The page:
• This issue was discussed in one of Spider Robinson's Callahan novels. One theory posited is that because Kane had been under federal investigation, his house was bugged at the time of his death. The transcript from the bug then got leaked to the press.
    • Another possibility involves some inference on the part of the butler and/or the staff; Charles Kane undergoes extreme destructive rage after Susan Alexander leaves him, halted only by the rediscovery of the snow globe - saying for the first time (at least by the shown chronological order of the movie) "Rosebud". Presumably if his grief and guilt made him go a bit batty, then perhaps he kept on repeating "Rosebud" continually until he died - which means that the butler could infer what his final words were and Kane could still die alone.
  • In the opening newsreel, the year 1868 is mentioned. The narrator then says "57 years later" to introduce the next scene which shows Thatcher complaining about Kane before a Congressional investigation. Now, 57 years from 1868 is 1925, which was two years before the first "talkie". However, the clip, which should be old news footage if it's included in the newsreel, has sound.
    • Deforest Phonofilm dates back to 1923. The newsreels could have been that.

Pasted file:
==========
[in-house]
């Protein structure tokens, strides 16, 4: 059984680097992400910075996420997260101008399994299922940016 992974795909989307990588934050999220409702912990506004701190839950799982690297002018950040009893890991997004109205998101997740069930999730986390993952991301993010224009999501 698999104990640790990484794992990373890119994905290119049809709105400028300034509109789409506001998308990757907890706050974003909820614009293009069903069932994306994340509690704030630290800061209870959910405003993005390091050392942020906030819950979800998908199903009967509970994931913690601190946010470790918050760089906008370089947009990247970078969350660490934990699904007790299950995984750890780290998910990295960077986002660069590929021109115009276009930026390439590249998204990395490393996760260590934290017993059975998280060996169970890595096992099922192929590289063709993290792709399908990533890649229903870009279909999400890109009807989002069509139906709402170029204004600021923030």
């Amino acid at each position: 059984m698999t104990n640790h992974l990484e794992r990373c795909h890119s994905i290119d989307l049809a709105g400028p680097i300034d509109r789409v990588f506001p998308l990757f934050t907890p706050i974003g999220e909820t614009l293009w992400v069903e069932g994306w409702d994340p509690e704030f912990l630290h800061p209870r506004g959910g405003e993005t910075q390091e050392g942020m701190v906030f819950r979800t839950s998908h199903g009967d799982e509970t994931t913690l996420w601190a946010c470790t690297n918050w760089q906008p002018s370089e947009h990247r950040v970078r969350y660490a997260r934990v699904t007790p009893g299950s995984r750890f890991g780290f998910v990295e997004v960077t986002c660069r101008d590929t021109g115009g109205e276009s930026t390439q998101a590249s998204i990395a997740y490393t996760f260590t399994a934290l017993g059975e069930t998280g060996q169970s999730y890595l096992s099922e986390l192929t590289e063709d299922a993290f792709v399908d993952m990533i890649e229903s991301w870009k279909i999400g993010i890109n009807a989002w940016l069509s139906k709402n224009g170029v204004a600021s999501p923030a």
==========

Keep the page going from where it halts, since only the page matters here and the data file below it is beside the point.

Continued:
• How much does Kane have? Xanadu looks downright impossible to maintain and would probably cost billions alone.
    • The newsreel said that Xanadu was never finished and that it was already starting to crumble towards the end of Kane's life, so clearly he did not actually have enough money to build and maintain it. Of course, this raises the question of why he embarked on such an impossible project in the first place.
      • Isn't it obvious? Kane was completely full of himself. He built Xanadu as a monument to himself, and he didn't care if anybody told him it was impossible. Hell, just look at the fact he entirely ignored that his second wife was a horrible singer and made her perform, and subsequently embarrass herself, in front of thousands of people.
      • Also consider the real-life inspiration for Xanadu: Hearst Castle, which really is fantastically enormous.
        • Not to mention that building Hearst Castle pretty much bankrupted William Randolph Hearst himself.
  • Why wasn't the death of Kane's son brought more into detail? That's kind of a big deal for a man who only wanted to be loved.
    • Recall that they weren't necessarily trying to portray Kane as a man who wanted to be loved and were only interested in searching for the meaning of "Rosebud." The reporters believed a more recent feature of his death is perhaps more interesting then his relationship with his deceased son decades ago. If anything, Kane shows genuine affection for his son, but when Kane chooses to abandon Emily for Susan, it was probably clear that his egoist assertions were more important to him than his fatherhood. Note that when Emily and Susan bring up concern for the welfare of Kane's son, Kane cares more for the election and his image losing all human side of a story about his family relationships.
  • Why didnt Kane chose the third option when he got cornered by the extortion by declaring that he was looking for talent in form of a singer and why didnt he asked her to sing to prove that he actually has a point and all this problem its just a meaningless misunderstanding and make Gettys look like an idiot while winning the ladies trust back.